Grilled Eggplant & Portobello Sandwich

By Logo inline

Looking for a vegetarian option for your next cookout? This grilled eggplant and portobello sandwich is our answer. For extra flavor, we top it with slices of garden-fresh
tomato and spicy arugula. Serve with a mixed green salad.

Grilled Eggplant & Portobello Sandwich
Nutritionist Tested & Approved

Time: 25 minutes

  • 1 small clove garlic, chopped

  • 1/4 cup low-fat mayonnaise

  • 1 teaspoon lemon juice

  • 1 medium eggplant, (about 1 pound), sliced into 1/2-inch rounds

  • 2 large or 3 medium portobello mushroom caps, gills removed (see Tip)

  • Canola or olive oil cooking spray

  • 1/2 teaspoon salt

  • 1/2 teaspoon freshly ground pepper

  • 8 slices whole-wheat sandwich bread, lightly grilled or toasted

  • 2 cups arugula, or spinach, stemmed and chopped if large

  • 1 large tomato, sliced

  1. Preheat grill to medium-high.

  2. Mash garlic into a paste on a cutting board with the back of a spoon. Combine with mayonnaise and lemon juice in a small bowl. Set aside.

  3. Coat both sides of eggplant rounds and mushroom caps with cooking spray and season with salt and pepper. Grill the vegetables, turning once, until tender and browned on both sides: 2 to 3 minutes per side for eggplant, 3 to 4 minutes for mushrooms. When cool enough to handle, slice the mushrooms.

  4. Spread 1 1/2 teaspoons of the garlic mayonnaise on each piece of bread. Layer the eggplant, mushrooms, arugula (or spinach) and tomato slices onto 4 slices of bread and top with the remaining bread.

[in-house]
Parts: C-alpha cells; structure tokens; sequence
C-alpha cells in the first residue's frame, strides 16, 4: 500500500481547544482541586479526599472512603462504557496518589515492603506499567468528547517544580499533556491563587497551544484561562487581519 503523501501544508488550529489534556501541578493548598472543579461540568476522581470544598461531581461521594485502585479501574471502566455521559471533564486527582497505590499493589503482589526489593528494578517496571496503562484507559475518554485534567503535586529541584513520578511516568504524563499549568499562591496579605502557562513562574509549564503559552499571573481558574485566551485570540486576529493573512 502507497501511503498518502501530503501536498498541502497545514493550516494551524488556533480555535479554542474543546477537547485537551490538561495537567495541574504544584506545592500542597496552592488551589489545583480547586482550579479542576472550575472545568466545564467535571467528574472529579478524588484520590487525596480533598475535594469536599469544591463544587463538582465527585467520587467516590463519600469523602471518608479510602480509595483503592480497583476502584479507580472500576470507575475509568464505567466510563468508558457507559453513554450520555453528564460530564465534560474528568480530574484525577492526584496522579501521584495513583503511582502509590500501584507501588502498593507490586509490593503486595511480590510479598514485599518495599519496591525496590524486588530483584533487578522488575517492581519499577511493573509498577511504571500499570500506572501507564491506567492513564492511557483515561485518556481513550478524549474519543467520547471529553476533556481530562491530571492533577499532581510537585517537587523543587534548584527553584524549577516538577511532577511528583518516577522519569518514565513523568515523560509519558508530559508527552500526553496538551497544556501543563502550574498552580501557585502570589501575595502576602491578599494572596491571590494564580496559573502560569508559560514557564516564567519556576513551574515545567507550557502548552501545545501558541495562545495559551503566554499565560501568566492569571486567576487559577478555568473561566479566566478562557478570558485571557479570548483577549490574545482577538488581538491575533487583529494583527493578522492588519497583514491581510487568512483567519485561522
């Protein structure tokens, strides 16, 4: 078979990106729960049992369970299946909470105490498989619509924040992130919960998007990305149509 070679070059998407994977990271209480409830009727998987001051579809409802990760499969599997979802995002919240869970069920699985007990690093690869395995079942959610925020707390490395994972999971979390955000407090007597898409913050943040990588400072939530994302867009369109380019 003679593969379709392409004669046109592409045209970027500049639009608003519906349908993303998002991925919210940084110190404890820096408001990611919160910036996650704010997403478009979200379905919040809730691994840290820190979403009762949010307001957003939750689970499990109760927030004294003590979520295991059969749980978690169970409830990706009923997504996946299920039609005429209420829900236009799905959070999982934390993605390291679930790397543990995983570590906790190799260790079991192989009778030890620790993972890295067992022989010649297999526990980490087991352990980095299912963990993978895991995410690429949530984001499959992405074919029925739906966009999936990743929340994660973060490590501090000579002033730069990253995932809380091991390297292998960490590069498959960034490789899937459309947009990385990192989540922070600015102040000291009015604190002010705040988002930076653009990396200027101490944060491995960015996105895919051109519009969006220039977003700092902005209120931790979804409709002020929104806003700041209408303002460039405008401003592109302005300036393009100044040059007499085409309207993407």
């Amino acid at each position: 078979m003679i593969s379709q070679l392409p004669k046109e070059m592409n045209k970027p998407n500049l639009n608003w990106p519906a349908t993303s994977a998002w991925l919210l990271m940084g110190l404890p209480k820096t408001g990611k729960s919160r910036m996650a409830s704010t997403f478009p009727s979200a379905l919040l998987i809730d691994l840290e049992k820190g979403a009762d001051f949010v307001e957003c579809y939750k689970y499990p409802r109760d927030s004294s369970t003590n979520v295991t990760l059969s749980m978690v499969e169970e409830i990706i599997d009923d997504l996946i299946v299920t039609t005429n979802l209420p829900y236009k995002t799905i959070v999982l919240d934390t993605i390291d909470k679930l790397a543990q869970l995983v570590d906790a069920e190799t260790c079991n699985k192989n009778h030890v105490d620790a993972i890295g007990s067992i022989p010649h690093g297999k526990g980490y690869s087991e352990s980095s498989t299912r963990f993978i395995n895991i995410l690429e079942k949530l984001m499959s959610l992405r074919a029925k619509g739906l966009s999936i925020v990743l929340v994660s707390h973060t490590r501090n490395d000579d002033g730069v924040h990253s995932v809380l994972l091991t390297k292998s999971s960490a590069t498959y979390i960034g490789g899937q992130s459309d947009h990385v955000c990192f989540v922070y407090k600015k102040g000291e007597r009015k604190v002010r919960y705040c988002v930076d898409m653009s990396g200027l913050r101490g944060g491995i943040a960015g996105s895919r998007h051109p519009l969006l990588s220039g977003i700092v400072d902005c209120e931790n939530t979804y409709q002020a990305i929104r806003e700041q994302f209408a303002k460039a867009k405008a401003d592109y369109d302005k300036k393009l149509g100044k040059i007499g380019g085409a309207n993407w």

Tip: The dark gills found on the underside of a portobello mushroom cap are edible, but can turn a dish an unappealing gray/black color. Gently scrape the gills off with a spoon.

Nutritional Facts

Dietary Fiber
Monounsaturated Fat
Saturated Fat
Potassium (22% daily value)
Folate (20% dv)
Magnesium &amp
Vitamin C (18% dv).
Carbohydrate Servings
2 starch
2 vegetable
1/2 fat

In partnership with EatingWell EATINGWELL® is a registered trademark of EatingWell, Inc.

grill EatingWell Meal Plan sandwich eggplant vegetables vitamin c iron main dish vegetarian

1 reply

evaziem 2014-06-18 08:46:43 -0500 Report

Great except for the bread.
Bread with all the grains is a bad news that most people have no knowledge about. The population has been brainwashed that especially "whole" grains (the difference between the white flour and whole wheat flour is the husks that are milled into the whole version) are so good for you that we should have 5-6 servings of it a day.

The government (FDA) and a scientific outfit like Linus Pauling Institute both advice to load up with grains:

Having 5-6 servings of grains means a serving with every of the three major meals plus three "grainy" snacks! What? For most people it would mean 200lb of body mass in no time, would it?

I stopped eating grains in 2010 when I found out to be pre-diabetic. I lost
4lb down to 116—don't have much to lose.

No grains, no sugar, no potatoes must have contributed that I am not pre-diabetic nor diabetic four years later…

- make us fat,
- elevate our blood glucose leading to diabetes
- contain lectins that initiate an inflammatory response that is the root cause of most chronic diseases like diabetes, heart diseases, arthritis, Alzheimer's and more
- give us gluten (i.e. GLUE) that creates plaque in arteries and brain blood vessels and is leading to leaky gut and in some the Celiac disease
- contain phytic acid, a mineral blocker that prevents absorption of calcium, magnesium, iron, copper and zinc
- flour is brominated, treated with a chemical called potassium bromate. This bromate is a possible carcinogen which is banned in many countries.
Also the bromate blocks absorption of iodine which is critical for good health.

Google it.